- More publications : Here, I’m thinking specifically about magazines and journals. I would love to see more topical, peer-reviewed Chinese medicine journals. While research briefs are interesting, if you’re into that, I’d like to see a wider range of articles being published. I think the Lantern is a good example of something I’d like to see done more often. I would also love to see more blogs, more magazine-style websites and even zines or other DIY publications done by students, practitioners, patients and groups who are passionate about Chinese medicine.
- More residencies : Why don’t I just say, “Any residencies.” Some folks want post-graduate education in a residency style. While people are capable of forging their own post-graduate relationships and creating residency-like positions, I really think a more organized, institutionally supported program would be helpful for students. In showing new students that we are serious about fostering their clinical success, we will improve the quality of applicants and build the profession for the future.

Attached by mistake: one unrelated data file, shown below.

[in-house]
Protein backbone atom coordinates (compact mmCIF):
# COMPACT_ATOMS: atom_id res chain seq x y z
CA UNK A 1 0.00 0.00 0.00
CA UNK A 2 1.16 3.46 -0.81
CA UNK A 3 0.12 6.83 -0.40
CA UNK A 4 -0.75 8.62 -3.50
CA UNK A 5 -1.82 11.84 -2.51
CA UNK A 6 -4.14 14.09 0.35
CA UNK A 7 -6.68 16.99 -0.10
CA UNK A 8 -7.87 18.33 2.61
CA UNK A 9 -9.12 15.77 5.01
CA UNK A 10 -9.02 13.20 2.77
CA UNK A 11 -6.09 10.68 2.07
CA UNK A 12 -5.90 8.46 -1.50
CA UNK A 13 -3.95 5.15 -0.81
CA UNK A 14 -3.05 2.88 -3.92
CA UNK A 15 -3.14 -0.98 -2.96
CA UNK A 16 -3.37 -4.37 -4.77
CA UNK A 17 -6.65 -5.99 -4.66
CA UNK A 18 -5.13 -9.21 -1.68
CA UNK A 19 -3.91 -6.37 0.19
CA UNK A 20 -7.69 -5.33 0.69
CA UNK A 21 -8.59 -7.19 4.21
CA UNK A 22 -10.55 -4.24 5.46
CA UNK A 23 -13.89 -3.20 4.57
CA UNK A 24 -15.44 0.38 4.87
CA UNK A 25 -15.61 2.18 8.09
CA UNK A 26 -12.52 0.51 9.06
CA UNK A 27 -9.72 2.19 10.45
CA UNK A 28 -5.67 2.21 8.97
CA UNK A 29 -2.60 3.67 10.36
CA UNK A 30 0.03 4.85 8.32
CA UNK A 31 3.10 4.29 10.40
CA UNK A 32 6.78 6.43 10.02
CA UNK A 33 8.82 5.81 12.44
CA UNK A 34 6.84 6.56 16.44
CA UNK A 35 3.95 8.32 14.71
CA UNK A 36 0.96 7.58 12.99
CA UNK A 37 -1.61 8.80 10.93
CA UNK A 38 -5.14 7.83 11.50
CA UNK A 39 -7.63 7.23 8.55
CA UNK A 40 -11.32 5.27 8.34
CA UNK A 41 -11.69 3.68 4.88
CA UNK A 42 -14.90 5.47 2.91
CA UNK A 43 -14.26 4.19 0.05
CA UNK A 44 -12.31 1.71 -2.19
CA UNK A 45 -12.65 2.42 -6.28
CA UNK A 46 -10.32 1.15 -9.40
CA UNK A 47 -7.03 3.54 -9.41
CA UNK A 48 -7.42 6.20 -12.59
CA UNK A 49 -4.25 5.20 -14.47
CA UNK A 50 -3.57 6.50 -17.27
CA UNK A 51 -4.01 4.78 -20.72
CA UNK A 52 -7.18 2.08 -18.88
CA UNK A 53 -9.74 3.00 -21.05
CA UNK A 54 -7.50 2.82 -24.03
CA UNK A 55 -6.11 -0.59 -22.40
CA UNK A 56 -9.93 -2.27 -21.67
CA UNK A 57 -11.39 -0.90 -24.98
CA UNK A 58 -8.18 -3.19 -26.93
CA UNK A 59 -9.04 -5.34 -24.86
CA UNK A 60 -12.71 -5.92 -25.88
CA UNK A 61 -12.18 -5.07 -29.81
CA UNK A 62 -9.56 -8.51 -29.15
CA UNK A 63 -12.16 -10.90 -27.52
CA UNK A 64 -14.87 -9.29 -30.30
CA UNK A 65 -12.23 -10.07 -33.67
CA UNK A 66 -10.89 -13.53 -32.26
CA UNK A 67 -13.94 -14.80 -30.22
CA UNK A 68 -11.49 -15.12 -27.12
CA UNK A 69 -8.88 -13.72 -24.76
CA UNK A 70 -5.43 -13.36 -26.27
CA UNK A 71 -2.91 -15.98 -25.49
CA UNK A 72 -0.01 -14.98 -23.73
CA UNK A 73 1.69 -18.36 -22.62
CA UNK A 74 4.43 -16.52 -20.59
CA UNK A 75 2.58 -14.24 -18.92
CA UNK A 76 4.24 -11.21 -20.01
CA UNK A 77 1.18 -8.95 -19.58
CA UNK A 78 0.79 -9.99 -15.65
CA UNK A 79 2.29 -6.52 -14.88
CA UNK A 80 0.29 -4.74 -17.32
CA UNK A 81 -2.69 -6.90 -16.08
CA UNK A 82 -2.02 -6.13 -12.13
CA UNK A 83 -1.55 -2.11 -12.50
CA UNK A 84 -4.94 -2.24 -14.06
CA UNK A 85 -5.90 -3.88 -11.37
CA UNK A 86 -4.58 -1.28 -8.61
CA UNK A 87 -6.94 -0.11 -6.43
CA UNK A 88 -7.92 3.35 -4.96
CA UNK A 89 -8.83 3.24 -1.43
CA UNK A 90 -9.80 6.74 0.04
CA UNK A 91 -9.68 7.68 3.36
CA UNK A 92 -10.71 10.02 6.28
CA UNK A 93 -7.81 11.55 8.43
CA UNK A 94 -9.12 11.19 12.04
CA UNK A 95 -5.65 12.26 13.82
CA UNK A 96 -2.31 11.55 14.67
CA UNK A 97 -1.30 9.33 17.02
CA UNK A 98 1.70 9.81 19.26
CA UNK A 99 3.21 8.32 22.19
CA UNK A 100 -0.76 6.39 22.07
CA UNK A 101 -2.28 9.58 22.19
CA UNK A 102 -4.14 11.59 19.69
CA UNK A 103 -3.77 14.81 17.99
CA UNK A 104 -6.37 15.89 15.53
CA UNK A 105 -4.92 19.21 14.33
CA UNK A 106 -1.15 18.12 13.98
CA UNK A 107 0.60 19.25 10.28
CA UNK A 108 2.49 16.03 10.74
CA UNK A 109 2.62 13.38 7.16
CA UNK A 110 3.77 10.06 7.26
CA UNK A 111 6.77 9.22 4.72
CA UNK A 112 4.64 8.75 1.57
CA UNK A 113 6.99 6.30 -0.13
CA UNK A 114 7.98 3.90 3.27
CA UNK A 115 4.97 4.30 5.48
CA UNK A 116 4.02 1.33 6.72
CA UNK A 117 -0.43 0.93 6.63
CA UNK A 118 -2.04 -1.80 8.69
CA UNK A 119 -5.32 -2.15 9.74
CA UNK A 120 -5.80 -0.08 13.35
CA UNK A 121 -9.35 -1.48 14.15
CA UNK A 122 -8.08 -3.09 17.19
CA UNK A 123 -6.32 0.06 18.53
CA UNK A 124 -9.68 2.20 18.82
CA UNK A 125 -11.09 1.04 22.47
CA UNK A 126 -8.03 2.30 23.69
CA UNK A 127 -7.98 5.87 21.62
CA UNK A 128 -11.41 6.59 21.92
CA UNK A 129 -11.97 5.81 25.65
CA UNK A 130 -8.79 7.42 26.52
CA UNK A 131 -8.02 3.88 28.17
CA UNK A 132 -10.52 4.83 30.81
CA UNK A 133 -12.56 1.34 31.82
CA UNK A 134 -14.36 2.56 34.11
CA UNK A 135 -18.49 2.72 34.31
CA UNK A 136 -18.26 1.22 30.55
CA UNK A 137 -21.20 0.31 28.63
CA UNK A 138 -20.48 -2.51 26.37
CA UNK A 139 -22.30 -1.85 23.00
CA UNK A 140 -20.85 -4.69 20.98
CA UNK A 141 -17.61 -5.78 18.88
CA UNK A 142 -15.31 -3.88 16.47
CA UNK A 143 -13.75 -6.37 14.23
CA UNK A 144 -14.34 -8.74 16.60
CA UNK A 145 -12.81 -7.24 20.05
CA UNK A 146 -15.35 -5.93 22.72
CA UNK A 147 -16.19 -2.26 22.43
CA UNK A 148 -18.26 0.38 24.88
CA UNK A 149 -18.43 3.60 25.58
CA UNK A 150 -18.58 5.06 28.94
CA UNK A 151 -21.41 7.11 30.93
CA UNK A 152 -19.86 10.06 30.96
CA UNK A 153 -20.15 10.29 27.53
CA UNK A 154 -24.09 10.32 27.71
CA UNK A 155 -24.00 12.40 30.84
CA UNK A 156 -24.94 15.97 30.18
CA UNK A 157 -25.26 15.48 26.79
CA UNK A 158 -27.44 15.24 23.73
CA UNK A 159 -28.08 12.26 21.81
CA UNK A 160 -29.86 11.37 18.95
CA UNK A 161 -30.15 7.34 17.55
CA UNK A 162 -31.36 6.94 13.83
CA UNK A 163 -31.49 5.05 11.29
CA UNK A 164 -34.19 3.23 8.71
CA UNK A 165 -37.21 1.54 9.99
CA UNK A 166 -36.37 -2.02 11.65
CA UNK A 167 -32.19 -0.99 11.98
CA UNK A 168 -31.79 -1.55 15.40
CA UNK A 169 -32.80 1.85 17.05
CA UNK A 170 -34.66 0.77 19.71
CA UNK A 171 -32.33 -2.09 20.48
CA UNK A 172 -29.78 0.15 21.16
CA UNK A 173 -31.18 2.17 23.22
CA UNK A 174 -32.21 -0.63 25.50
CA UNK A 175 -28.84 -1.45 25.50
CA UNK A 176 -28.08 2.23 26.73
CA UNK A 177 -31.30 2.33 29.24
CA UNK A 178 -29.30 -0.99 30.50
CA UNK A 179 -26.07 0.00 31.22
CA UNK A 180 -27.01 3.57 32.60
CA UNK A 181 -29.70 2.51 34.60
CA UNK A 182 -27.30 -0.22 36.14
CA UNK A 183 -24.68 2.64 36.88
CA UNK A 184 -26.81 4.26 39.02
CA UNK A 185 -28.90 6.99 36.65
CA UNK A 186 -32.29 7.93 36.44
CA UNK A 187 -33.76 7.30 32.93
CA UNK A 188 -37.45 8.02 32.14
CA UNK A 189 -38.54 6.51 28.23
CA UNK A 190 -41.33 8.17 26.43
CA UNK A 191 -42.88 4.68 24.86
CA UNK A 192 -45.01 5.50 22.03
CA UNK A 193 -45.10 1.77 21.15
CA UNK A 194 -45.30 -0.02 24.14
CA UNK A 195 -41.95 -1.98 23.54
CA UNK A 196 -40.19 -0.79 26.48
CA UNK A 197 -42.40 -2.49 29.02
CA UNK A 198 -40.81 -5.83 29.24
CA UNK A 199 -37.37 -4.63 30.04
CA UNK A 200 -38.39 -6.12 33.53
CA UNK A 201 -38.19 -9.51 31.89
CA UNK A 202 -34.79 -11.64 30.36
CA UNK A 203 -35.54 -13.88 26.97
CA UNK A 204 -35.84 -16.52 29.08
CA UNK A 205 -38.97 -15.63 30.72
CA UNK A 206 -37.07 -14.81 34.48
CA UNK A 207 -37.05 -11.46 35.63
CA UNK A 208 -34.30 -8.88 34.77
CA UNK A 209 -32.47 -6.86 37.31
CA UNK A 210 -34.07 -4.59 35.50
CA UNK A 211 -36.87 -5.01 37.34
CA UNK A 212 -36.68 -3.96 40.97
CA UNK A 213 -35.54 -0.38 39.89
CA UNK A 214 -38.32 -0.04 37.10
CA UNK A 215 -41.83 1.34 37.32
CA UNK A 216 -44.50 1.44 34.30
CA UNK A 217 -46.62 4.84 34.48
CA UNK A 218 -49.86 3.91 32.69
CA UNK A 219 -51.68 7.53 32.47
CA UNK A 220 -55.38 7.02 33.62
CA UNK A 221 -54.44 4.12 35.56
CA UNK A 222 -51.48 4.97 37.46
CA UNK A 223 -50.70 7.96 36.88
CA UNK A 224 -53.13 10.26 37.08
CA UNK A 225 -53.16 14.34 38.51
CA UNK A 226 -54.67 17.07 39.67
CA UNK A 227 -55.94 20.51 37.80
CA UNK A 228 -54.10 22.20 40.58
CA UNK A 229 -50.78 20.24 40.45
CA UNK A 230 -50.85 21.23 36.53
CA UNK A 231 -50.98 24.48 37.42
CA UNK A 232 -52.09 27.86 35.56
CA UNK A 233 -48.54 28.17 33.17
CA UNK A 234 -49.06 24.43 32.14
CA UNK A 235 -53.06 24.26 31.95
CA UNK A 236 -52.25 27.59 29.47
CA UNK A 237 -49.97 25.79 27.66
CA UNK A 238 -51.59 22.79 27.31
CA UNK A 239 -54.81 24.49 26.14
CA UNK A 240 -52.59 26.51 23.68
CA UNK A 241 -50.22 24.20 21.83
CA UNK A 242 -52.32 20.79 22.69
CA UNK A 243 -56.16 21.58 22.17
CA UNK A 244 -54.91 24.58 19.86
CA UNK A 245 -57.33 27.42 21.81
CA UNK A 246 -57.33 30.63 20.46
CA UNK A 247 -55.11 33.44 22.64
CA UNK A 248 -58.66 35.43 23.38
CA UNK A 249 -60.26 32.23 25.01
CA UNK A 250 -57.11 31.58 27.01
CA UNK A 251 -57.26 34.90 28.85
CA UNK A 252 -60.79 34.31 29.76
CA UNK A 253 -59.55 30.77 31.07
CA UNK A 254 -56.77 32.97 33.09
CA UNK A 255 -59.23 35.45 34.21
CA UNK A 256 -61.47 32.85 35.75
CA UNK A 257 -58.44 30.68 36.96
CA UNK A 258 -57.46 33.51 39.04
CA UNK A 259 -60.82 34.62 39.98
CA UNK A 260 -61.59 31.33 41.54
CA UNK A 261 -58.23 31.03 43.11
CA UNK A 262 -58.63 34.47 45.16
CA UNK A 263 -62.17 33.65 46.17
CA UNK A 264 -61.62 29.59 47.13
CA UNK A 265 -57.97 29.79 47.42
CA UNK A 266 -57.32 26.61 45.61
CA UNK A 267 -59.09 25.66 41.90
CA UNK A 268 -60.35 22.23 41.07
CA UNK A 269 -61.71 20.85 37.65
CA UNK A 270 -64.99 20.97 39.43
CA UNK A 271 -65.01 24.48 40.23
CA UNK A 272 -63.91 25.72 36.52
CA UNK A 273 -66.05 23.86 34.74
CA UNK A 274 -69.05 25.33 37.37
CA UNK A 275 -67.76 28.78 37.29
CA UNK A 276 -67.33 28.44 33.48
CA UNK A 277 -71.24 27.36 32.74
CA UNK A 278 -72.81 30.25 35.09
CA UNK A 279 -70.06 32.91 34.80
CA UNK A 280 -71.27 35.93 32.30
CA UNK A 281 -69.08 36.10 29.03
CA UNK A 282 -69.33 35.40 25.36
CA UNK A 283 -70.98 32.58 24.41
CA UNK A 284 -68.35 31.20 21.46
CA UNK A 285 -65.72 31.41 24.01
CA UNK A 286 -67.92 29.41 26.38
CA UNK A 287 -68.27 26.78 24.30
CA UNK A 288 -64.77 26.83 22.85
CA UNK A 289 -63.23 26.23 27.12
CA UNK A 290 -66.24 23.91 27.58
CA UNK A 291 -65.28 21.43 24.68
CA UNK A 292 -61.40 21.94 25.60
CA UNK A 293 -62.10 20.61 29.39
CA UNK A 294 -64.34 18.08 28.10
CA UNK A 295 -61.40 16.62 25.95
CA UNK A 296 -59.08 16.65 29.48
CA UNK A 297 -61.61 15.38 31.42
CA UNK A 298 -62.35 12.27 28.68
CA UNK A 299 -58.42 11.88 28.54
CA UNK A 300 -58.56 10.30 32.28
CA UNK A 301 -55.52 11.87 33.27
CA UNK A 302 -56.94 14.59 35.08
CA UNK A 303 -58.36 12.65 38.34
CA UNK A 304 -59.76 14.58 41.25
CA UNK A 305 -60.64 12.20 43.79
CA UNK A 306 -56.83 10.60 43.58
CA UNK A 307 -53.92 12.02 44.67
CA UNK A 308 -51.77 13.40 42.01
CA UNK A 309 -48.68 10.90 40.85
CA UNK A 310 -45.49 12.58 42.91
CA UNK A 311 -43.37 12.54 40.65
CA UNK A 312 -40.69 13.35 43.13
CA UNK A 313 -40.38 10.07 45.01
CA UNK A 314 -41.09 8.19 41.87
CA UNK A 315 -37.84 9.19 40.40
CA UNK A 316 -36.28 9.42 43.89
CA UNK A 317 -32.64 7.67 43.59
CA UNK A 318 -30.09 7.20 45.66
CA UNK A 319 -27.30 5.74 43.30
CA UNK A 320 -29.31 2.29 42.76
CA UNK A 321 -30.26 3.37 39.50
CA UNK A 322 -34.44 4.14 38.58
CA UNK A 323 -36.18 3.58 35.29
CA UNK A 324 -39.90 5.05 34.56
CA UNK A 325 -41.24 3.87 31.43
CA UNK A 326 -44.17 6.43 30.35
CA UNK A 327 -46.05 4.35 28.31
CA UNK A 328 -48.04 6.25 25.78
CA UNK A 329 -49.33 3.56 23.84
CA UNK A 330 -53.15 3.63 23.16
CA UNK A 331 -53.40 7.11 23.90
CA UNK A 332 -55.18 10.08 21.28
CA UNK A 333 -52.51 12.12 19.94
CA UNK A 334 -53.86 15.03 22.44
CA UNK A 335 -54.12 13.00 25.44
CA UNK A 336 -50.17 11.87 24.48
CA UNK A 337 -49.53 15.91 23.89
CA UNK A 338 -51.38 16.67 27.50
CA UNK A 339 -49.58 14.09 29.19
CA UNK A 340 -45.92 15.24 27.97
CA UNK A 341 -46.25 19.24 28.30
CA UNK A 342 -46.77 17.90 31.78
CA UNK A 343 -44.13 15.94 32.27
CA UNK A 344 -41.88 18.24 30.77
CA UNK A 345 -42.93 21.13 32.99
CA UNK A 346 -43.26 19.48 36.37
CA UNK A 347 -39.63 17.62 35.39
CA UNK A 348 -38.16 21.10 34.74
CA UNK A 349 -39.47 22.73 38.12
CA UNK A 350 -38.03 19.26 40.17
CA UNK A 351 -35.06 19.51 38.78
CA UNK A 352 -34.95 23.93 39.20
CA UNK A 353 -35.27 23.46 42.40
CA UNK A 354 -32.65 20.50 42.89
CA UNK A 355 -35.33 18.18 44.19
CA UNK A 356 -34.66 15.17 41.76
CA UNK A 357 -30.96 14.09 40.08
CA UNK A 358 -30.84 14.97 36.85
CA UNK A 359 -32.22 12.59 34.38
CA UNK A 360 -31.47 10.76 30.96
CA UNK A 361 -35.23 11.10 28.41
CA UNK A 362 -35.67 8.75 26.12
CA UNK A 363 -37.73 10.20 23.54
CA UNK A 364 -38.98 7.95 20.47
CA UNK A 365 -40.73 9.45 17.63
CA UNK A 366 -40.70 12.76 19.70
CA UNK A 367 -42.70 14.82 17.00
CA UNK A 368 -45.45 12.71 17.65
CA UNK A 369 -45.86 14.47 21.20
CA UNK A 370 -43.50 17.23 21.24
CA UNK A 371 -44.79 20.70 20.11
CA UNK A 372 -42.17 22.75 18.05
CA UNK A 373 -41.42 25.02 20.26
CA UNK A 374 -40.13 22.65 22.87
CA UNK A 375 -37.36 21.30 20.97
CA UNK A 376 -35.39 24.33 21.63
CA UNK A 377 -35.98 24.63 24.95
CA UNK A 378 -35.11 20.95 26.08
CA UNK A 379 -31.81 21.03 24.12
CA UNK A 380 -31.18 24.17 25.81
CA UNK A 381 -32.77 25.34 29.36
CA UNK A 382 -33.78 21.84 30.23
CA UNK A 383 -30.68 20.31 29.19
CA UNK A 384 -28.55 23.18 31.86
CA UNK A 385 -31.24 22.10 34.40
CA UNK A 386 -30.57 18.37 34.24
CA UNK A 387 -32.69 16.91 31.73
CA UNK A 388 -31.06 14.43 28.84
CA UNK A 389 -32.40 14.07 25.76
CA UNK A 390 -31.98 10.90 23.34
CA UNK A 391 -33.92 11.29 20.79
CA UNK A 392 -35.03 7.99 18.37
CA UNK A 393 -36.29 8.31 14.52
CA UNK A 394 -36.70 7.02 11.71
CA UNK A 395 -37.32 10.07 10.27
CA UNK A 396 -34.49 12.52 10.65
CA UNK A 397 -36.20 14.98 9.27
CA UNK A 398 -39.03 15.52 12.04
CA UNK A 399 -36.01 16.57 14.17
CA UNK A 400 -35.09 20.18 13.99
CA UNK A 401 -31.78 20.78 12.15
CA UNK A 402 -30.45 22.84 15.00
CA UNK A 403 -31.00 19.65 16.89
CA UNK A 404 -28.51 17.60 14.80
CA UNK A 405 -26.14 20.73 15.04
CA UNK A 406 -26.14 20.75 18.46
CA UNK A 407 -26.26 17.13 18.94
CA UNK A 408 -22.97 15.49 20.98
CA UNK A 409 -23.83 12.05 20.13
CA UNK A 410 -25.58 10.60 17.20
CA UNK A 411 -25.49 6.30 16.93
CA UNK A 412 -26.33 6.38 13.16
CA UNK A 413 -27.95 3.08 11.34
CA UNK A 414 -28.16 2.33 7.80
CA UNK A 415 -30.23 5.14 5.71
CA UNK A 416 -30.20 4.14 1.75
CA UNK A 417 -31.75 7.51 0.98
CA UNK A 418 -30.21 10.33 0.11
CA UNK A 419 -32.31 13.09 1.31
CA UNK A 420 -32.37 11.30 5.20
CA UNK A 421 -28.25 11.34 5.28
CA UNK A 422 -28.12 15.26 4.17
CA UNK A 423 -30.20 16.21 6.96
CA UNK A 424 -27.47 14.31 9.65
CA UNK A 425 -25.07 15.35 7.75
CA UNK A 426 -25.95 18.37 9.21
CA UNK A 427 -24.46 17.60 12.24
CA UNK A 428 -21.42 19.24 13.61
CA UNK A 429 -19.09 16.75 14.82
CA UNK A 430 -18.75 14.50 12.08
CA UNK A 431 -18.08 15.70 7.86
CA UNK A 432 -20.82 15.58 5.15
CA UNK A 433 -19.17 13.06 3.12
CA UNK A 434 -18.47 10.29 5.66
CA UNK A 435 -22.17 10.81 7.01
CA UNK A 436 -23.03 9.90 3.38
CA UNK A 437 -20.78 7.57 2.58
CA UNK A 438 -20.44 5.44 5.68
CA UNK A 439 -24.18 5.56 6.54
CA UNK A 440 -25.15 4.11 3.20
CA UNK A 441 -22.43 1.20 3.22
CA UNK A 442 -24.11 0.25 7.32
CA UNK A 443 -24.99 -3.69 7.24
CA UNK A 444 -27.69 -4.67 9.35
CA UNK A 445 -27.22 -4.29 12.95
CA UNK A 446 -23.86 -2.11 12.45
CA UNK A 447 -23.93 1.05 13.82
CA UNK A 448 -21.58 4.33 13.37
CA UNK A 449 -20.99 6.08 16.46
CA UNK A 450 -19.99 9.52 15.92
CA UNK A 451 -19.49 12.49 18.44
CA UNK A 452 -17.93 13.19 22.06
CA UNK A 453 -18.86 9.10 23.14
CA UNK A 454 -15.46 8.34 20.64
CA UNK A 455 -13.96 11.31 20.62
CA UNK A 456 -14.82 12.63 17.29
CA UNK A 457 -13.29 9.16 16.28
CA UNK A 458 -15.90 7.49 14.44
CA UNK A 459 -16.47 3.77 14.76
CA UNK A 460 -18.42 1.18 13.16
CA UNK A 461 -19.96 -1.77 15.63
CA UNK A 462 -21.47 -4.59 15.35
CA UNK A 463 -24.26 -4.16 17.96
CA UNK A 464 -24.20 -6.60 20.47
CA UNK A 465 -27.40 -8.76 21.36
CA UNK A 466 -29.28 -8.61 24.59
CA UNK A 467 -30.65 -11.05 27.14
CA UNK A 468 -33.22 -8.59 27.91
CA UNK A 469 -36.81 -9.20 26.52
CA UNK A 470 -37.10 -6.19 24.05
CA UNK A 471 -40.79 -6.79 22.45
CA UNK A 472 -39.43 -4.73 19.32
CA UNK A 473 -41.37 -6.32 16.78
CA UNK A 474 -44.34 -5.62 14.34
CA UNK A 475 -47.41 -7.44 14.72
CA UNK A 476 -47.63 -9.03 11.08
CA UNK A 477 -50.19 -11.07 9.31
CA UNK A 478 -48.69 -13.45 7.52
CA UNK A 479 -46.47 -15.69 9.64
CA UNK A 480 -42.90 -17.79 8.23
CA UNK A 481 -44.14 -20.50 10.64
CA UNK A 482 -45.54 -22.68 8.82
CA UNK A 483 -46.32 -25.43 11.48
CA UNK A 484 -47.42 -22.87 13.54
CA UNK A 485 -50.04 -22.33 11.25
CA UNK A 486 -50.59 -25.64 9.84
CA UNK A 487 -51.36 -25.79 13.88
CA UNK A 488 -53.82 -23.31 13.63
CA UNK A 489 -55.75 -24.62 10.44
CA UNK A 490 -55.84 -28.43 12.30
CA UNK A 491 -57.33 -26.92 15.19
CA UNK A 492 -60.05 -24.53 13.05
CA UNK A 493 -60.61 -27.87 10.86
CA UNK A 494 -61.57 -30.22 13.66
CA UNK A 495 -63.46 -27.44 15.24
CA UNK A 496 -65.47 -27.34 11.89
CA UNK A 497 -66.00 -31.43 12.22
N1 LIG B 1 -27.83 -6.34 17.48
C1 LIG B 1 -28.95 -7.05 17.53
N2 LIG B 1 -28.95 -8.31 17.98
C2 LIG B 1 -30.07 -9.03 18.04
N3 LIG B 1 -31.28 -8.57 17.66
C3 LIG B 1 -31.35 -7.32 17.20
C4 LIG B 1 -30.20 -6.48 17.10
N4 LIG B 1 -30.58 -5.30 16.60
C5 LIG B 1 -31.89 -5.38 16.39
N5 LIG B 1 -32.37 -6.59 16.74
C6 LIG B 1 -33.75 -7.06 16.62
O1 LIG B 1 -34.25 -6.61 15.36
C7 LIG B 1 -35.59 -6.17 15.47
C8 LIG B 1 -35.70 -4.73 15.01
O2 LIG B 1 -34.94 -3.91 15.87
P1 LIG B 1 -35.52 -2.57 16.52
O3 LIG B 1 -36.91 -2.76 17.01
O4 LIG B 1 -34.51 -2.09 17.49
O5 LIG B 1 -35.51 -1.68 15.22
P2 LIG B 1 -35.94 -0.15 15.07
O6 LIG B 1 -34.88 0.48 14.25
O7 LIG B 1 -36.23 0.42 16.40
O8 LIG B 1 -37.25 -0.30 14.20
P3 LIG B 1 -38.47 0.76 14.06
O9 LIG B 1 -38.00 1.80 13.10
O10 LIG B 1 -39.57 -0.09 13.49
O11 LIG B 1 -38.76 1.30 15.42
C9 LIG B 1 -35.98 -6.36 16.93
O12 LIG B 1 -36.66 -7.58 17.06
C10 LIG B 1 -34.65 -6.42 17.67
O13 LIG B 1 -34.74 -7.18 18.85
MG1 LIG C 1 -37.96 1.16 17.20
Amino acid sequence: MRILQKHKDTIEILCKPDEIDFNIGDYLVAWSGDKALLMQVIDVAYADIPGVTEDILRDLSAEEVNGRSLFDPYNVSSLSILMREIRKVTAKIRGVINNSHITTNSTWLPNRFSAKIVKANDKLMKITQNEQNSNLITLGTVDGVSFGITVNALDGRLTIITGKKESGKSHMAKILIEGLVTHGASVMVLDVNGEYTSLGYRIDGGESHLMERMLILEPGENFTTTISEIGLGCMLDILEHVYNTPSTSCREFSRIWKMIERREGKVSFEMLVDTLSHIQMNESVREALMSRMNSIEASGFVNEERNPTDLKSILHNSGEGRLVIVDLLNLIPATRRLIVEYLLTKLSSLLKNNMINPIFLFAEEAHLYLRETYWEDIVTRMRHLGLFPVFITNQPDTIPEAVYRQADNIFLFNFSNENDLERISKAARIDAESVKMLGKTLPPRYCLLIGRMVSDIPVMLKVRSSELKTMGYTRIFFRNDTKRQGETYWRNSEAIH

- More research into the Classics : I would love to see little institutes springing up all over the country that pay visiting scholars to give talks and do research into Classical topics. I might start one of my own someday.
- More business and personal cultivation taught in the schools : I’m surprised how many graduates leave Chinese medicine school not knowing how to care for themselves, personally or professionally. It’s not just us, many graduates of many types of programs feel the same way. Why is it so hard to teach practical skills? Who is doing this better than us, and how can we emulate them?
- Board exams that make sense : I mean, seriously.